The Proposed Regulations also provide taxpayer-friendly guidance on several other issues impacted by the anticipated discontinuance of IBOR. For example, in the context of a “real estate mortgage investment conduit” (REMIC) (i.e., a special purpose vehicle holding a fixed pool of mortgages that issues “residual interests” (effectively treated as equity in a pass-through entity for US federal income tax purposes) and “regular interests” (treated as debt for US federal income tax purposes)), there were concerns that the transition from IBOR to other reference rates would impact the ability of a “regular interest” to maintain its status as such, because a regular interest is required to have “fixed terms.” The Proposed Regulations clarify that the status of a regular interest will not be impacted by any amendments to the terms thereof solely to replace, or add a fallback to, an IBOR rate with a qualified rate. The Proposed Regulations also provide guidance with respect to the transition from IBOR to other reference rates in various other contexts, including (1) “original issue discount” (OID) for “variable rate debt instruments”; (2) integrated instruments (i.e., certain debt instruments and hedges that, taken together, are treated as one synthetic instrument for US federal income tax purposes); and (3) determining the source and character of any one-time payments made in connection with the discontinuance of IBOR as compensation for any expected reduction in payments attributable to the difference between IBOR and the replacement reference rate.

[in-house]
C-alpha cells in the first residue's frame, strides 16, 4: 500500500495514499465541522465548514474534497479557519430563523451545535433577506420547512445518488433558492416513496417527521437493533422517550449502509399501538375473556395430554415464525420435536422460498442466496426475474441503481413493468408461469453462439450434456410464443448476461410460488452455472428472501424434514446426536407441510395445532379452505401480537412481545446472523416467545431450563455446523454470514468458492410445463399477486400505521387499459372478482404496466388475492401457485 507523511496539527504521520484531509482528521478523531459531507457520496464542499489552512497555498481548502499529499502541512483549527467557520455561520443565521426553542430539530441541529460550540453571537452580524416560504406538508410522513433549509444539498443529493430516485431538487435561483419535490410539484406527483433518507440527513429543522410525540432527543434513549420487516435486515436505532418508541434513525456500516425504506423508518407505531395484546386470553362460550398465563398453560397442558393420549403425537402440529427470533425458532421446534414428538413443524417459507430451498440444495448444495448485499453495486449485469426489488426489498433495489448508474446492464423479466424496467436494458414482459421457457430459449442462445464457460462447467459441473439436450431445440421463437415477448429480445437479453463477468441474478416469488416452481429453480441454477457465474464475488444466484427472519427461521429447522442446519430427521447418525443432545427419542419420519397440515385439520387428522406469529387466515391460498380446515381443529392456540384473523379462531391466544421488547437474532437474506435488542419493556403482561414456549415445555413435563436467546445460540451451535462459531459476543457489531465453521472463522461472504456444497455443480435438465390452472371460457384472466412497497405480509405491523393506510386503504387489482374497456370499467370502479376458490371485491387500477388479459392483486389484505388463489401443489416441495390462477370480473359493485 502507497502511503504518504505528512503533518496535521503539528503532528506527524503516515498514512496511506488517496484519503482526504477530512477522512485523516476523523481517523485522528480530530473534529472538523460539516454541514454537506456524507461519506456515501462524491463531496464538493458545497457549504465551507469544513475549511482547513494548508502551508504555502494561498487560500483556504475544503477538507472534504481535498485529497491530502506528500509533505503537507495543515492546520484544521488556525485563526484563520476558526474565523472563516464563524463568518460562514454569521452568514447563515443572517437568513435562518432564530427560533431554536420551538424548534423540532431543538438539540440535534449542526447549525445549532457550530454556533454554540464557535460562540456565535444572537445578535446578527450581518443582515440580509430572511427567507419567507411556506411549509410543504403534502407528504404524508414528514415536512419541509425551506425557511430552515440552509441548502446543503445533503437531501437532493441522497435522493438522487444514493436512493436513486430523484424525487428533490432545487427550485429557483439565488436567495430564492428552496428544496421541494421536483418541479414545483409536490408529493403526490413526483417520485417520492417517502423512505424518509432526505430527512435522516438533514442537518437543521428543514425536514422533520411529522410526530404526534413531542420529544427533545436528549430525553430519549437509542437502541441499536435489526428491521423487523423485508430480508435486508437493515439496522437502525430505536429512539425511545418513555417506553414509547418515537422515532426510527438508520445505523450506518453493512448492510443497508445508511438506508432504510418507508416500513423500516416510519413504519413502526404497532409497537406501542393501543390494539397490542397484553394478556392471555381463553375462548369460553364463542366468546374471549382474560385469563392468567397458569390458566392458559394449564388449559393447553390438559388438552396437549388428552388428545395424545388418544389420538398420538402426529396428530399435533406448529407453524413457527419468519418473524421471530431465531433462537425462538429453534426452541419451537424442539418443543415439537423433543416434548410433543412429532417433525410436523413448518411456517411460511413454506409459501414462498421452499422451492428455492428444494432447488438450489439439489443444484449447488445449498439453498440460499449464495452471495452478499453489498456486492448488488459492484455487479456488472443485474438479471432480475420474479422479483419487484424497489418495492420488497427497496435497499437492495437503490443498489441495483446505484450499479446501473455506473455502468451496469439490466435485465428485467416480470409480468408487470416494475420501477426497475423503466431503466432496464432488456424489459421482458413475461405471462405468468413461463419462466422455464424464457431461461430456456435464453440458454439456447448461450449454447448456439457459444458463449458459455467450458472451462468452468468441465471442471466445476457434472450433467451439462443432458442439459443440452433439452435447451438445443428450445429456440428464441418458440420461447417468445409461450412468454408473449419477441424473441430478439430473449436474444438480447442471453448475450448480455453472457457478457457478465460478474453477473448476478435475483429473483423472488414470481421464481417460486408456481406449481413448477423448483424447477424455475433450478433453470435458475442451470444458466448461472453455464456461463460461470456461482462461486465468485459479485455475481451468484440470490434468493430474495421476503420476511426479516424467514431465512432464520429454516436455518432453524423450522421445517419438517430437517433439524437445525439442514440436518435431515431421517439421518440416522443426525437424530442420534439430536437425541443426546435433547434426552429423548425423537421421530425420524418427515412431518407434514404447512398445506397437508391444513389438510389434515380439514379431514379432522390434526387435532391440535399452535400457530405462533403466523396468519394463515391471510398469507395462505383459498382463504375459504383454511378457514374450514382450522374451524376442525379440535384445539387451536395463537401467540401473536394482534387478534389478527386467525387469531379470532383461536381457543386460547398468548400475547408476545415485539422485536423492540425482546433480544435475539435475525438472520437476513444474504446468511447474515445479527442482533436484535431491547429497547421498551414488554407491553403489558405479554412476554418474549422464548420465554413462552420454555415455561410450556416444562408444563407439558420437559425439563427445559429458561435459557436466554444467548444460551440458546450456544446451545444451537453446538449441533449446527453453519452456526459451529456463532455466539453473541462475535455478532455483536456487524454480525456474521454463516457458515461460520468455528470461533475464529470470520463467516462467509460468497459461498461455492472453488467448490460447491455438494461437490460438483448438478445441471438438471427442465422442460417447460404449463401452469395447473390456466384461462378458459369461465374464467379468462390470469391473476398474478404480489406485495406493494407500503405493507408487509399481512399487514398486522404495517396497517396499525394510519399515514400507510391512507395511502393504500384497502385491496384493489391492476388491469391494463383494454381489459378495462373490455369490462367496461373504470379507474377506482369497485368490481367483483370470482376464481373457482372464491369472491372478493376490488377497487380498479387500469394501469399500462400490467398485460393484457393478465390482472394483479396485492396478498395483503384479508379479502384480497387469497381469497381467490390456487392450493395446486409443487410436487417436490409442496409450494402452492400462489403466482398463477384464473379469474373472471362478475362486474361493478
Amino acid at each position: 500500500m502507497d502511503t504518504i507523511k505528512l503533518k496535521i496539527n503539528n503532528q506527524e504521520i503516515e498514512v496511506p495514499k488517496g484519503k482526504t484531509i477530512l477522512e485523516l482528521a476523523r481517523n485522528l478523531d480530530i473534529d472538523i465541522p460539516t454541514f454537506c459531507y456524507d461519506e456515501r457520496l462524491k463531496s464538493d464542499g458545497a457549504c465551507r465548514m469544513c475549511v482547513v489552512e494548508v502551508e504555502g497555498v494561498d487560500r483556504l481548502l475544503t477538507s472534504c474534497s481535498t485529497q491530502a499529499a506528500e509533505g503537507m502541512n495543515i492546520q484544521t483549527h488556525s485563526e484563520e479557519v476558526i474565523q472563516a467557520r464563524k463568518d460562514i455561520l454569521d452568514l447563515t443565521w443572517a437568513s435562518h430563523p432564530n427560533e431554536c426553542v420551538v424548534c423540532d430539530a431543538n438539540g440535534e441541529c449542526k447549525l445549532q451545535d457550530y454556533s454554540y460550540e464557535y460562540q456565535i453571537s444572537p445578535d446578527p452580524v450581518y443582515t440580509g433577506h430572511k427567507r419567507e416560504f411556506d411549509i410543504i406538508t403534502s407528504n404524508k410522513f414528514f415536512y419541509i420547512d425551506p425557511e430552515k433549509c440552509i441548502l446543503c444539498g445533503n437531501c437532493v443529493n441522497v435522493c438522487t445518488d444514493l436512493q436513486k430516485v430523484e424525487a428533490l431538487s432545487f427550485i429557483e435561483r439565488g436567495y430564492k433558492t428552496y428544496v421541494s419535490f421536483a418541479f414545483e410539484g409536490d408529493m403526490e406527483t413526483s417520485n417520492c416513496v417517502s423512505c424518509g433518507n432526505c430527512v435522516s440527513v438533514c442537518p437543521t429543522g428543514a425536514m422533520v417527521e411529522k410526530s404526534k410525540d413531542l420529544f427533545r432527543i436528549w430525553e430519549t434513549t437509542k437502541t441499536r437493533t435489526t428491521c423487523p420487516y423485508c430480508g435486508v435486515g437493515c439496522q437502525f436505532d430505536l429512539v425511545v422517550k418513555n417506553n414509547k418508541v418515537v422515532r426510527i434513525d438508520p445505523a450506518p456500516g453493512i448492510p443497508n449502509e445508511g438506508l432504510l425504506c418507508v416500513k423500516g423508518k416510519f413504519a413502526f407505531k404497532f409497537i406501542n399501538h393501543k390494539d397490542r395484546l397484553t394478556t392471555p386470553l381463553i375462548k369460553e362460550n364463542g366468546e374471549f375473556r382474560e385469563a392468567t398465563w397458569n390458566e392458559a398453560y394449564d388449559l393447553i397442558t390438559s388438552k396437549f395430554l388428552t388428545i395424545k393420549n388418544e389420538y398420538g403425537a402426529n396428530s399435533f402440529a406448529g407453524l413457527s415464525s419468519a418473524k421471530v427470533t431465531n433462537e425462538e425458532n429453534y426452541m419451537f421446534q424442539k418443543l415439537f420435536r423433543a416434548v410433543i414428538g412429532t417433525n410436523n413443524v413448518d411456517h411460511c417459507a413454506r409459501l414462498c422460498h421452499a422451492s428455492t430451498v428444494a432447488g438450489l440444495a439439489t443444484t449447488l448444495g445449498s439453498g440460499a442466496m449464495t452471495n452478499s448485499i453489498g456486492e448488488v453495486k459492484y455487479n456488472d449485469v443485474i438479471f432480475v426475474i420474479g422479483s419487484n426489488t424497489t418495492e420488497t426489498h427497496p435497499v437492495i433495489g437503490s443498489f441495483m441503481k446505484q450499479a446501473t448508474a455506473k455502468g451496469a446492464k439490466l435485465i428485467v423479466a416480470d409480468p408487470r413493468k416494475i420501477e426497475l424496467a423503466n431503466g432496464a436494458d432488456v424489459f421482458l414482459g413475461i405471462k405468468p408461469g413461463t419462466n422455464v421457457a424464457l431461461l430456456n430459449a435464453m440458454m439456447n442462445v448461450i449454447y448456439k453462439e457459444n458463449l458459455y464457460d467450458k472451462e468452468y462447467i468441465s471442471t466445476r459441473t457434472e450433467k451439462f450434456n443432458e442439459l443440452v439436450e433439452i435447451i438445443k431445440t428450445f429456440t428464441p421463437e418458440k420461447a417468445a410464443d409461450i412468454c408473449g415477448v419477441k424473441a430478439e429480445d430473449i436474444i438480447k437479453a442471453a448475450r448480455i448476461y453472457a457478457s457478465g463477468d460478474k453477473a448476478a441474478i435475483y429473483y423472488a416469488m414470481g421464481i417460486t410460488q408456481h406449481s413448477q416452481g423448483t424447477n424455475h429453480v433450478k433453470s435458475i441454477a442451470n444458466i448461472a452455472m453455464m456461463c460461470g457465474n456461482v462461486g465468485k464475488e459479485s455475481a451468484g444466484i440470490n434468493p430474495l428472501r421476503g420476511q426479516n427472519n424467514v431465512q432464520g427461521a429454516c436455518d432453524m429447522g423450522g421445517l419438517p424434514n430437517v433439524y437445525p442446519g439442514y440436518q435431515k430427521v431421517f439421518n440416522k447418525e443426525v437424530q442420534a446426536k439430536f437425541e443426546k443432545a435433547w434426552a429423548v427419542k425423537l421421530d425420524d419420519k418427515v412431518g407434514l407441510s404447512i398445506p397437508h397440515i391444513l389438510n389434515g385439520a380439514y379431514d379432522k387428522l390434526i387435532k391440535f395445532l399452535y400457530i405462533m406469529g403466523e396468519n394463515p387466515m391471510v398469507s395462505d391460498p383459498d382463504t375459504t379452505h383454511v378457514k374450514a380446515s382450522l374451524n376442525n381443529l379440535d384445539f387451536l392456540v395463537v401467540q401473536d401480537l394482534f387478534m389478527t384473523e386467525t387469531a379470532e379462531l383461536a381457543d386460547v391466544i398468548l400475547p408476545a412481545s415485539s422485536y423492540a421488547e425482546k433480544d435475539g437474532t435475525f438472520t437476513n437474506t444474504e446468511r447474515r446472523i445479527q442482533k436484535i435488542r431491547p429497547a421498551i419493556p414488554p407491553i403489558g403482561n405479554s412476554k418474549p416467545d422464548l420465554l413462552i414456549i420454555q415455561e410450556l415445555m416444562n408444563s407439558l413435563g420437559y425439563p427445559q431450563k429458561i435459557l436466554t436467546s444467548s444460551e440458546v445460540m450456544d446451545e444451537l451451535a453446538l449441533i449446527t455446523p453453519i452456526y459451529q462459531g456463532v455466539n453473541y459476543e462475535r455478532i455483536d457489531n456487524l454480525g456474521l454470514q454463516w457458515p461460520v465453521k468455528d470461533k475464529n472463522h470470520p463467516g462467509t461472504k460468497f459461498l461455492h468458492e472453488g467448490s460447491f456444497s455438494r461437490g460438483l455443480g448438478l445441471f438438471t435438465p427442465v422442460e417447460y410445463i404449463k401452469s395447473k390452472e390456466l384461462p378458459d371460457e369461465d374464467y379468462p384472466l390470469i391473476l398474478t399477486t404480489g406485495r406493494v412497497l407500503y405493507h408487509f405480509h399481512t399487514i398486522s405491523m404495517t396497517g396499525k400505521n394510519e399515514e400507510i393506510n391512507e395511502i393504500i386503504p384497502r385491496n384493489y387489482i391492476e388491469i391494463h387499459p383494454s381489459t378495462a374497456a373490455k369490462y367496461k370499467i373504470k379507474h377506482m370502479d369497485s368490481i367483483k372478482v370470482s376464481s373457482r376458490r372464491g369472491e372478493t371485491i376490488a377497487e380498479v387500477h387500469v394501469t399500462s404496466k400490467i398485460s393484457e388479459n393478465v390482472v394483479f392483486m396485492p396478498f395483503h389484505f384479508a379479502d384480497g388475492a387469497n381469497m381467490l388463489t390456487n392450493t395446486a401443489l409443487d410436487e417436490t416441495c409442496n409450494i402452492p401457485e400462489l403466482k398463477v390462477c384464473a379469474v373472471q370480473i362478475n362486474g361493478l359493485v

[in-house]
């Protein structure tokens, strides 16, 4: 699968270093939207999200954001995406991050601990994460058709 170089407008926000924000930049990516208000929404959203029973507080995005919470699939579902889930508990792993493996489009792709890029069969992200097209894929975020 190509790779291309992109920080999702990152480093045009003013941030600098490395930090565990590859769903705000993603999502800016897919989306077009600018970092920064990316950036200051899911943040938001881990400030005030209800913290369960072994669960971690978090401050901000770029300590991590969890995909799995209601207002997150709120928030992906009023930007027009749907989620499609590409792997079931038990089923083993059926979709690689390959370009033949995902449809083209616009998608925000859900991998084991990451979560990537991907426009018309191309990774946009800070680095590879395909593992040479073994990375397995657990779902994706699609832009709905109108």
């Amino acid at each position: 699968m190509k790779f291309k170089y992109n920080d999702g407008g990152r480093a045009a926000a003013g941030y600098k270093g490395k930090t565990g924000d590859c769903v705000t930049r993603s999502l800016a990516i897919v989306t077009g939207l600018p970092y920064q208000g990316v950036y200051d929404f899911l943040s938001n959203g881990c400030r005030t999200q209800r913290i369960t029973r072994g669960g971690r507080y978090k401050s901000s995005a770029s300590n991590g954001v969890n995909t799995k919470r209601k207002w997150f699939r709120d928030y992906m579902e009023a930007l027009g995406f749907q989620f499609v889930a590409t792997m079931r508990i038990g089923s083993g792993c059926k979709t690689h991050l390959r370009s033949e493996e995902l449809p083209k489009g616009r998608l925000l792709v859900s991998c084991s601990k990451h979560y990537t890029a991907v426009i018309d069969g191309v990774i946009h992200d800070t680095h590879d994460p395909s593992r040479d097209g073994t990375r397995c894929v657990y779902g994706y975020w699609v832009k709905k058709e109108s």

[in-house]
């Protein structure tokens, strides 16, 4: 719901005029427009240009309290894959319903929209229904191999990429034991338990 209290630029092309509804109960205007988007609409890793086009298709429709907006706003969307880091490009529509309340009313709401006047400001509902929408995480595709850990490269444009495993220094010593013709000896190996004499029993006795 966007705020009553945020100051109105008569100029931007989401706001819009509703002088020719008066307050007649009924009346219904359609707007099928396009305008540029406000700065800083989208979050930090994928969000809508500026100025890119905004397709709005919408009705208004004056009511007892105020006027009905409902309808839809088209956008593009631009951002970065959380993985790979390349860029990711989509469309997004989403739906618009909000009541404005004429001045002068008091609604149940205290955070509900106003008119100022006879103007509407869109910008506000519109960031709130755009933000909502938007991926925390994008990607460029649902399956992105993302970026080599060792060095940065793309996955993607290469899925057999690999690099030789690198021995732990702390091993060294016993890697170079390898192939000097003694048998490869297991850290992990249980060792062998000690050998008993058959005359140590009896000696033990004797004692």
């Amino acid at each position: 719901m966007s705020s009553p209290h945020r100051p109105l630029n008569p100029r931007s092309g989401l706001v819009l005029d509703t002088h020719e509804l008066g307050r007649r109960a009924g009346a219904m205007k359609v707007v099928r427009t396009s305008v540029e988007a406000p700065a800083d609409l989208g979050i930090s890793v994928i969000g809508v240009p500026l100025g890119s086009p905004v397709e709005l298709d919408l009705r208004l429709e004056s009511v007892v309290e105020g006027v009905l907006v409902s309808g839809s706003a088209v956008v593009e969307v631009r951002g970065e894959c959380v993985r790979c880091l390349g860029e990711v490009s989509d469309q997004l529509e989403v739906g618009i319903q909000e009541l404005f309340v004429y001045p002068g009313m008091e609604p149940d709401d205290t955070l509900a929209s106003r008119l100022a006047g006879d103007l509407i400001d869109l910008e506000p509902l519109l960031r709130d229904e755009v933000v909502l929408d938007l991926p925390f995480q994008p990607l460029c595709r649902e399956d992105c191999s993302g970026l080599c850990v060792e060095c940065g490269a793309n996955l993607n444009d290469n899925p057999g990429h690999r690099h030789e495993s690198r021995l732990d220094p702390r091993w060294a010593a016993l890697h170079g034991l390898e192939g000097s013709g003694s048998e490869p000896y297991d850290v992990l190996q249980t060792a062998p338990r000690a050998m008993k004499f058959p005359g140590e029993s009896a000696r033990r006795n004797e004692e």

Although the Proposed Regulations are not effective until finalized, a taxpayer generally can rely on them immediately, provided that the taxpayer and its affiliates apply the Proposed Regulations consistently.
This post comes to us from Arnold & Porter Kaye Scholer LLP. It is based on the firm’s memorandum, “Treasury Department Issues Taxpayer-Friendly Proposed Regulations Regarding the Transition from LIBOR to Other Reference Rates,” dated November 12, 2019, and available here.